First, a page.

No terminals at all. This, I think, is the real problem. When I was last in the US, I saw contactless terminals in places where they didn’t really have much impact, like in CVS. But in the places where contactless would have really helped and speeded things up — BART machines, airport carts, Coke machines and so on — nothing.

The point is, that those are real issues that do need dealing with, whereas what the public says are their concerns, such as about the security are, in my opinion, not real issues and it should be handled through marketing communications. Oh, wait…

85% of users said they considered the protocols for operating with the NFC system to be sufficiently secure.

[From Sitges trial results: Consumers pay more often and spend more with NFC phones than with cards • NFC World]

This must be a translation from Spanish, because I’m not sure that “protocols for operating with the NFC system” translates properly in English, but it’s good news all the same. I’m not saying that everything is perfect in the NFC world. Even in France, where progress has been slow despite the commitment of major banks and operators. It’s still a new technology.

The problems are one of the main reasons bank Crédit Mutuel-CIC has held back on launching its m-payment service, according to Patrice Hertzog, payment systems manager for Crédit Mutuel-CIC. He said it has been difficult for the bank’s trusted service manager, Gemalto, to set up and manage the bank’s PayPass application on SIM cards produced by other vendors, such as Oberthur Technologies.

The problems have occurred despite much standards work by the French Association Française du Sans Contact Mobile, or AFSCM, and prior trials involving multiple French banks, mobile operators and vendors.

[From ‘Open’ Battles Break Out Among NFC Vendors Over Android | NFC Times – Near Field Communication and all contactless technology.]

To be honest, this suggests that vendors are not building TSMs from scratch based on the new standards but are putting wrappers around their existing card personalisation systems. That sort of thing is, to me, more of a real issue than incorrectly worrying about what the public think, but whatever. Things are moving. Even in the US, the new technology is getting a foothold and there will soon be TSMs there too.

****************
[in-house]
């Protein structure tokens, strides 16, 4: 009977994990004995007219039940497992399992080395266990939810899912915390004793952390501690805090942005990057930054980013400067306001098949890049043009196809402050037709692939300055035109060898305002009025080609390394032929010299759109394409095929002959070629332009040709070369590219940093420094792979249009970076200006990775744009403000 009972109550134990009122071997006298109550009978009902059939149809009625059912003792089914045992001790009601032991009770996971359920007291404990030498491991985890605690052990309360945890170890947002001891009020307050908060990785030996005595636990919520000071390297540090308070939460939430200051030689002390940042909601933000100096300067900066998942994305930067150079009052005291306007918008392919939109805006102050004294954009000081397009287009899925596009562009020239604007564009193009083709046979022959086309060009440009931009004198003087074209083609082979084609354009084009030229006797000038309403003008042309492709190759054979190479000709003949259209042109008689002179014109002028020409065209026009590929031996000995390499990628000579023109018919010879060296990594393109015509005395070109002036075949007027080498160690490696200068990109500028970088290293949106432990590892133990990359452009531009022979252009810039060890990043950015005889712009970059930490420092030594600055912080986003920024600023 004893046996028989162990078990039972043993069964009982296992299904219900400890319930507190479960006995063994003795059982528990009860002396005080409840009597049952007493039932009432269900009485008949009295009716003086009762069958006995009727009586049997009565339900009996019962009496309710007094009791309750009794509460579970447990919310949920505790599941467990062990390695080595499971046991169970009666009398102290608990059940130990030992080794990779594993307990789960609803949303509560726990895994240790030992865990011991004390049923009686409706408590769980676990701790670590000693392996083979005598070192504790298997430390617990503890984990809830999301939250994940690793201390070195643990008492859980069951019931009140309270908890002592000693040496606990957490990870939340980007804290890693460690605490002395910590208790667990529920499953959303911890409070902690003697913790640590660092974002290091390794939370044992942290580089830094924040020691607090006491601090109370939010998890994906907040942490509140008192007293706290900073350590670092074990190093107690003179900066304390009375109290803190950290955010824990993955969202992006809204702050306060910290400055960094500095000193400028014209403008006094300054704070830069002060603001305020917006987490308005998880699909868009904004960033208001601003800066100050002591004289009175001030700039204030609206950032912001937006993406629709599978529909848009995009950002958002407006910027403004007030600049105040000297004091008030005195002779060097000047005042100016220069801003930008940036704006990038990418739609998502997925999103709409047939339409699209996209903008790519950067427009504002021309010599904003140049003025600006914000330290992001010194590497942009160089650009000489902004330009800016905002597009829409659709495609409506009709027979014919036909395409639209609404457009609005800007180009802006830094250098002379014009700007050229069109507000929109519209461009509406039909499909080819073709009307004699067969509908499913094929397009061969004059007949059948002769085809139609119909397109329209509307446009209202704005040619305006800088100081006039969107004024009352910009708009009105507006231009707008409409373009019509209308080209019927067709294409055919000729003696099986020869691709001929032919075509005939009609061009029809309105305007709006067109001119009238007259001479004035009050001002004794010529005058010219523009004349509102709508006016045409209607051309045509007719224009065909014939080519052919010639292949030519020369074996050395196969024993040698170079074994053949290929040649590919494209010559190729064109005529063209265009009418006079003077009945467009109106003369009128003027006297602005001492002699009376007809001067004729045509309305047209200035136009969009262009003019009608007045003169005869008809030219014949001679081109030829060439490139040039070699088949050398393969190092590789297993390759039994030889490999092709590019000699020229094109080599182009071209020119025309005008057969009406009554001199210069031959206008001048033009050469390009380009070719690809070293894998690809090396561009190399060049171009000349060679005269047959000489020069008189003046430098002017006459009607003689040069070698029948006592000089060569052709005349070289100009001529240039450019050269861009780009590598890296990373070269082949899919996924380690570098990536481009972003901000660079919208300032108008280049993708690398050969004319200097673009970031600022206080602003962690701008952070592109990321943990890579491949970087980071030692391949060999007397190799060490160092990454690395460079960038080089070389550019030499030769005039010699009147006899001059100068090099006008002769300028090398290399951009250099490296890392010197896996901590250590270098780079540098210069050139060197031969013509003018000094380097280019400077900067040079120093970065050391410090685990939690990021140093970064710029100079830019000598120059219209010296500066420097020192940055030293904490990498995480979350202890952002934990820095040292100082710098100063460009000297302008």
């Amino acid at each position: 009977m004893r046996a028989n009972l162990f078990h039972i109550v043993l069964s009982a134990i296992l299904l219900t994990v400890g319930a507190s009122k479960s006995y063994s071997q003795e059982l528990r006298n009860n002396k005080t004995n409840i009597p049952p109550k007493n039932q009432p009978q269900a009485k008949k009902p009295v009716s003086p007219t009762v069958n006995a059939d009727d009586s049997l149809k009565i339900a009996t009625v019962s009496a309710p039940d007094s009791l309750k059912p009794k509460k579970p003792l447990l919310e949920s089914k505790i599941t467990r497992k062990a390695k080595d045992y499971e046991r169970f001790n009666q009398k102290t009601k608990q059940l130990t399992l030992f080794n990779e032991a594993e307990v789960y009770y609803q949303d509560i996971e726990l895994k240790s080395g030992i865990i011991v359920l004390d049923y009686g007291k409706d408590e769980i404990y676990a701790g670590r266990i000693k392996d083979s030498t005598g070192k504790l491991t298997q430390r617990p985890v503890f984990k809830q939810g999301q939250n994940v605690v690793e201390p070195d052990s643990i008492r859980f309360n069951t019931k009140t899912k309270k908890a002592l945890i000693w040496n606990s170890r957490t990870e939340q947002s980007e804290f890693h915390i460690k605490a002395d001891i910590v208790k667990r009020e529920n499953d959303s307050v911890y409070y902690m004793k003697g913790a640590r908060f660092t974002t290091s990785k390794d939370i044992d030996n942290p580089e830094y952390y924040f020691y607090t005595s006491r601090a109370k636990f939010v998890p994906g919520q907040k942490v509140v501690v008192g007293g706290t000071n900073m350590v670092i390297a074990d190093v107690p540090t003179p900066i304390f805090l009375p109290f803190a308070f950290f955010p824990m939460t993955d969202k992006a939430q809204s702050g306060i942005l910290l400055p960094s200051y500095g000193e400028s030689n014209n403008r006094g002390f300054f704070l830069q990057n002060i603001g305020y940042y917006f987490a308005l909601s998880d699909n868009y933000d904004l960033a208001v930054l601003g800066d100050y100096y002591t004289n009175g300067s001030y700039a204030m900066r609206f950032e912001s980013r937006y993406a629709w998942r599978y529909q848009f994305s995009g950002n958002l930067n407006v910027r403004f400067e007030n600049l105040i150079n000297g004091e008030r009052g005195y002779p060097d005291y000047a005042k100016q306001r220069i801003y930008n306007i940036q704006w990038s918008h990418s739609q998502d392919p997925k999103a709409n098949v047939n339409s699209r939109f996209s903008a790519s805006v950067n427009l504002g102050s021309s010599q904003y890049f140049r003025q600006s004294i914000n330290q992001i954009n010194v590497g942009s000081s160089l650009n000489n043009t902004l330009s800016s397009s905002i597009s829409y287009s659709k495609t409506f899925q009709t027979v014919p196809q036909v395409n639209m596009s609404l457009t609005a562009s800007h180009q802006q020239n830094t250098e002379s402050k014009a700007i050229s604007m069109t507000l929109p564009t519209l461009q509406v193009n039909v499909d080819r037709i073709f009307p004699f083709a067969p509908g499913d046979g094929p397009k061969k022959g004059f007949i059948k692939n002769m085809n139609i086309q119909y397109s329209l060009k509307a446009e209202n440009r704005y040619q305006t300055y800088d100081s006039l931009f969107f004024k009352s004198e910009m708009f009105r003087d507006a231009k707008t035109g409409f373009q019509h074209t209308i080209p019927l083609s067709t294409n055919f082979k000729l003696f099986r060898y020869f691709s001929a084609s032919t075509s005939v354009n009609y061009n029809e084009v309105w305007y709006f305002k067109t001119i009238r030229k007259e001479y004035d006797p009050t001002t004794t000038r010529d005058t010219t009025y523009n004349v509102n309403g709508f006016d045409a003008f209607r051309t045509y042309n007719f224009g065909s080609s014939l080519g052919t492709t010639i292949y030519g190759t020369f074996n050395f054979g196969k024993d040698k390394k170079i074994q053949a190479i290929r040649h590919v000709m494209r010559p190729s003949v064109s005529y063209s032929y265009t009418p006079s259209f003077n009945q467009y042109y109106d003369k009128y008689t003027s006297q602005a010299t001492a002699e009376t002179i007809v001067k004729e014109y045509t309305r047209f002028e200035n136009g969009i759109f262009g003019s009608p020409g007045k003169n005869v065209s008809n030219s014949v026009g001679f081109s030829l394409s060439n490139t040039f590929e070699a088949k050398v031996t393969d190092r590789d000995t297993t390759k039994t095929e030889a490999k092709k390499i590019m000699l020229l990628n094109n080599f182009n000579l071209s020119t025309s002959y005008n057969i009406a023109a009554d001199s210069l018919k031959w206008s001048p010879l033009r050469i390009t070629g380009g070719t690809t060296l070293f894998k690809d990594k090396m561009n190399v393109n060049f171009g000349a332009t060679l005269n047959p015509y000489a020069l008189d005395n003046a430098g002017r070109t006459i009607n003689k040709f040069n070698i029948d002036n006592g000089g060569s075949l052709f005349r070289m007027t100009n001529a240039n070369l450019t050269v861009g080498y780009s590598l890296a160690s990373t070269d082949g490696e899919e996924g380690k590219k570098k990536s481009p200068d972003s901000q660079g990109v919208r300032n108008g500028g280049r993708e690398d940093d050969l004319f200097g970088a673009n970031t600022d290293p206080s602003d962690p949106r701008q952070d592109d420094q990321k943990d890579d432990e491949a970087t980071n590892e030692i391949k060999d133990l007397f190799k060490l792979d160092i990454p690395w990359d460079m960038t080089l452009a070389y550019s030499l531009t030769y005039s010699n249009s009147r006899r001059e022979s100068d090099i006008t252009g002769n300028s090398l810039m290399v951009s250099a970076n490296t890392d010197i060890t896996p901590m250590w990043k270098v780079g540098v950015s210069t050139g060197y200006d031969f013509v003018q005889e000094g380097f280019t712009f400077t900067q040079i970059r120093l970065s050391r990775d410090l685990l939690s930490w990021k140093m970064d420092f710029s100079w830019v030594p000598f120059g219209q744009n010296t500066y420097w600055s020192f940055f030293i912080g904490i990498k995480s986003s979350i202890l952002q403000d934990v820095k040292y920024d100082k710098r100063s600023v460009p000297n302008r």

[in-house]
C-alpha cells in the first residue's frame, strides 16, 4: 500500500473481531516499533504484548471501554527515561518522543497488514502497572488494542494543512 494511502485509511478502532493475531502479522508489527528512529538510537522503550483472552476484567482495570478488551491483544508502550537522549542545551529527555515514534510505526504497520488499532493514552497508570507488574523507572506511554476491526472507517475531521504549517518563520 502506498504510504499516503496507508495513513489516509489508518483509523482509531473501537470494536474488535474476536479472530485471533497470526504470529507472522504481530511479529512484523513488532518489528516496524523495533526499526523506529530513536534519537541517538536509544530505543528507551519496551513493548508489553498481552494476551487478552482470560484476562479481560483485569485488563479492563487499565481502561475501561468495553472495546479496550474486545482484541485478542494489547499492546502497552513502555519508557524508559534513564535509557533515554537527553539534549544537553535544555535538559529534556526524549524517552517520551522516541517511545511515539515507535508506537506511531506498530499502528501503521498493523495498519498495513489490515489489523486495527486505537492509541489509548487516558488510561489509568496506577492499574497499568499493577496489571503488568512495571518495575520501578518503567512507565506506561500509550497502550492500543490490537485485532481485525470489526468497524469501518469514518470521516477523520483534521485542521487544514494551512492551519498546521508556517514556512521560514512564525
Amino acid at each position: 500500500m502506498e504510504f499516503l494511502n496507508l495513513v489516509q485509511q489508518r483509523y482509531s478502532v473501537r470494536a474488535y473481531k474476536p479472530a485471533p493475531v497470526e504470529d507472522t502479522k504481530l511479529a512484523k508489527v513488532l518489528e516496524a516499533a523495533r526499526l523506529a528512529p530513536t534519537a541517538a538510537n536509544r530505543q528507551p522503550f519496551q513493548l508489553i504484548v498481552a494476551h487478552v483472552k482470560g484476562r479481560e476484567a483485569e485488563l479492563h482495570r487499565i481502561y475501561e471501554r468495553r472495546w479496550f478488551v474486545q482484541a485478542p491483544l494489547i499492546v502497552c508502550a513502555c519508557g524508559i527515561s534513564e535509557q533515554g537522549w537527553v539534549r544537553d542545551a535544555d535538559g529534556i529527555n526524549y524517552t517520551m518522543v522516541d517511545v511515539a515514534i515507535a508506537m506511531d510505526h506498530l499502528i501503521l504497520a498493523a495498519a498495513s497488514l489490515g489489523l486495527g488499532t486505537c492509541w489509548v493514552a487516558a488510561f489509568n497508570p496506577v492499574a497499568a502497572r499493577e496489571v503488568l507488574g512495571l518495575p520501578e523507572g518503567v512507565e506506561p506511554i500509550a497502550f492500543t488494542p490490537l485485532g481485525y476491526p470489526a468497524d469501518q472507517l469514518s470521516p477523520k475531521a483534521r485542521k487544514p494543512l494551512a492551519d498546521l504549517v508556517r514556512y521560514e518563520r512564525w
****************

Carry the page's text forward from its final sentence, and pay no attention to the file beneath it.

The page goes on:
The joint venture formed by U.S. mobile carriers to launch NFC-based mobile payment… has selected France-based Gemalto to download and manage payment and other secure applications on NFC phones to be used in pilots expected to be held in three to four cities during the second half of 2011

[From U.S. Carrier Joint Venture Chooses a Trusted Service Manager | NFC Times – Near Field Communication and all contactless technology.]

There’s plenty of activity in the US as elsewhere, and since I’ve been looking at the US for clients recently I was interested to read about the work done by the Federal Reserve Banks of Atlanta and Boston. This work suggests that the success factors for the US will rest on the evolution of an open eco system for NFC.

The mobile infrastructure would likely be based on Near Field Communications (NFC) contactless technology resident in a smart phone and merchant terminals.

Ubiquitous platforms for mobile should leverage existing rails, including the ACH network for non-card payments, and support new payment types that meet emerging needs.
Some form of dynamic data authentication would be at the heart of a layered mobile payments security and fraud mitigation program.

Standards would be designed, adopted, and complied with through an industry certification program to ensure both domestic and global interoperability, including a standard to ensure that devices used to facilitate mobile payments do not create any electronic interference problems.

A better understanding of a regulatory oversight model should be developed in concert with bank and non-bank regulators early in the effort to clarify compliance responsibilities.